There’s considerable similarity, too, in the prepared-food category. Neither market began with much available in the way of ready-made food, but vendors of savory pies, sausage sandwiches, and mango sticky rice have become inextricable fixtures of both markets, in and among all the produce, flowers, and baked goods. If there’s one prepared food I associate with Baltimore’s farmers markets most, though, it’s the grilled portobello sandwich—a giant soy-balsamic-marinated mushroom, served on pita with grilled onions, feta cheese, and hot sauce—introduced by the famously dour Stan Edminster. Edminster has moved away since inventing this concoction, having sold his business to Jan Danforth—who by the way tipped me off to an incipient rush of rare morel mushrooms that’s headed this way.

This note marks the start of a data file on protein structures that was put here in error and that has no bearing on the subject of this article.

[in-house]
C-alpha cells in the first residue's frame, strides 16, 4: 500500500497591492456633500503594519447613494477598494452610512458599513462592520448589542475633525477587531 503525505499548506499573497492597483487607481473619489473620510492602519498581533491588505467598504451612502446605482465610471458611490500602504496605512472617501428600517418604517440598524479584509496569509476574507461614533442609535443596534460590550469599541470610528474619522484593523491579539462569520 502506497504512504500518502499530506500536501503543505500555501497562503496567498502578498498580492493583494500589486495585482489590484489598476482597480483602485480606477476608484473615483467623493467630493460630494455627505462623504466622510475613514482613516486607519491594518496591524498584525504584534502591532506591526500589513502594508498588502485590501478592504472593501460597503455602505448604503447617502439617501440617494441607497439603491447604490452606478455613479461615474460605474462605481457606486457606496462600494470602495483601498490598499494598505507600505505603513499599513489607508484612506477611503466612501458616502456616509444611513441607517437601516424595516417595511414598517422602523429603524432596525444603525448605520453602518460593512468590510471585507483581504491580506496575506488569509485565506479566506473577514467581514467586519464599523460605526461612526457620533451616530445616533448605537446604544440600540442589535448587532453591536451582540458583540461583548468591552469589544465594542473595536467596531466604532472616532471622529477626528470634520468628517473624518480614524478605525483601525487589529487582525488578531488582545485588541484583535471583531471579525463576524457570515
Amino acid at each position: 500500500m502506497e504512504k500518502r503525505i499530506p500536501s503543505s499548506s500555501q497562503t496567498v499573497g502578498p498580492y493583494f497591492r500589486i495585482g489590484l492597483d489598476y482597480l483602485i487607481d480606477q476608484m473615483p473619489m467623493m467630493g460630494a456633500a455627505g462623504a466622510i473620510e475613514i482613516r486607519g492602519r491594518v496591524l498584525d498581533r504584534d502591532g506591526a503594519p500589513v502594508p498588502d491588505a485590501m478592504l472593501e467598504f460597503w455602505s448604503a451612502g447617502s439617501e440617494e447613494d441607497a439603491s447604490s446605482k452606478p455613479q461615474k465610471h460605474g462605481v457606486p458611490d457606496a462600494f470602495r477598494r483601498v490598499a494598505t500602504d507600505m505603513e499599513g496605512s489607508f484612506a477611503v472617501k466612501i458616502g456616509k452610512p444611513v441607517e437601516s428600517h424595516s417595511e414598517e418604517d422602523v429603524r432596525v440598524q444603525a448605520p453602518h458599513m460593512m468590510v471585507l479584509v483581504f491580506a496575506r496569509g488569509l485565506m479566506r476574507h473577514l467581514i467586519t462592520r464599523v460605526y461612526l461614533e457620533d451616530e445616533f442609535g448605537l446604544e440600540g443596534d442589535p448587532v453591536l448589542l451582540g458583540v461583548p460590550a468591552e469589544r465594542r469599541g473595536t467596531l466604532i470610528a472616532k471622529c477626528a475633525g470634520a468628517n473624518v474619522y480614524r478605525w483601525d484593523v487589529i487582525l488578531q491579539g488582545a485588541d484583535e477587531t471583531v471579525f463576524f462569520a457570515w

The Curry Shack, operated by Didi and Brian Johnson, visits both city locations, too. At the very least, it’s worth stopping by for a top-flight West Indian patty ($1.75) or Caribbean-style samosa ($1.75); new this year are pockets stuffed with jerk beef and mushrooms ($1.75). All of them are delicious and fresh-tasting, but if I’ve set aside some time and some scratch, I’ll sometimes indulge myself in a Curry Shack platter—they change weekly, with next week’s menu posted—featuring such fare as coconut-laced African curry chicken, or Moroccan lamb, brimming with black olives, squash, zucchini, lime, and cilantro.